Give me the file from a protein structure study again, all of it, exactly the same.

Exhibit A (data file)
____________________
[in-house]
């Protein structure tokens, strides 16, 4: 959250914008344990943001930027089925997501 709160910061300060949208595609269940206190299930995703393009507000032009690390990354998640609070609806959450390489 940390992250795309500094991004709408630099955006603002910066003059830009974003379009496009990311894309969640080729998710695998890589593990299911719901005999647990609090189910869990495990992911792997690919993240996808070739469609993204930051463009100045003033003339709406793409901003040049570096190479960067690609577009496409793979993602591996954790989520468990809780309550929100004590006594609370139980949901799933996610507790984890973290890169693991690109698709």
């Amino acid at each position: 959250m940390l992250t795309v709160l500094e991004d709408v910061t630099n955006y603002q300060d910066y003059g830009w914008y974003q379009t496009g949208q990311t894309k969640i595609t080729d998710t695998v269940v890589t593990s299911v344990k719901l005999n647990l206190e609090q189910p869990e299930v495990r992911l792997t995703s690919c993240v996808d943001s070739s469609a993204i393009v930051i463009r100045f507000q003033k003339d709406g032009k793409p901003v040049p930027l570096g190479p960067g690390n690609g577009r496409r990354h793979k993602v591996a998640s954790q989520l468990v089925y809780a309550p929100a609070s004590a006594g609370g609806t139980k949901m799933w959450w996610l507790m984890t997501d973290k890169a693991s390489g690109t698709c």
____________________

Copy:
[in-house]
């Protein structure tokens, strides 16, 4: 959250914008344990943001930027089925997501 709160910061300060949208595609269940206190299930995703393009507000032009690390990354998640609070609806959450390489 940390992250795309500094991004709408630099955006603002910066003059830009974003379009496009990311894309969640080729998710695998890589593990299911719901005999647990609090189910869990495990992911792997690919993240996808070739469609993204930051463009100045003033003339709406793409901003040049570096190479960067690609577009496409793979993602591996954790989520468990809780309550929100004590006594609370139980949901799933996610507790984890973290890169693991690109698709």
């Amino acid at each position: 959250m940390l992250t795309v709160l500094e991004d709408v910061t630099n955006y603002q300060d910066y003059g830009w914008y974003q379009t496009g949208q990311t894309k969640i595609t080729d998710t695998v269940v890589t593990s299911v344990k719901l005999n647990l206190e609090q189910p869990e299930v495990r992911l792997t995703s690919c993240v996808d943001s070739s469609a993204i393009v930051i463009r100045f507000q003033k003339d709406g032009k793409p901003v040049p930027l570096g190479p960067g690390n690609g577009r496409r990354h793979k993602v591996a998640s954790q989520l468990v089925y809780a309550p929100a609070s004590a006594g609370g609806t139980k949901m799933w959450w996610l507790m984890t997501d973290k890169a693991s390489g690109t698709c």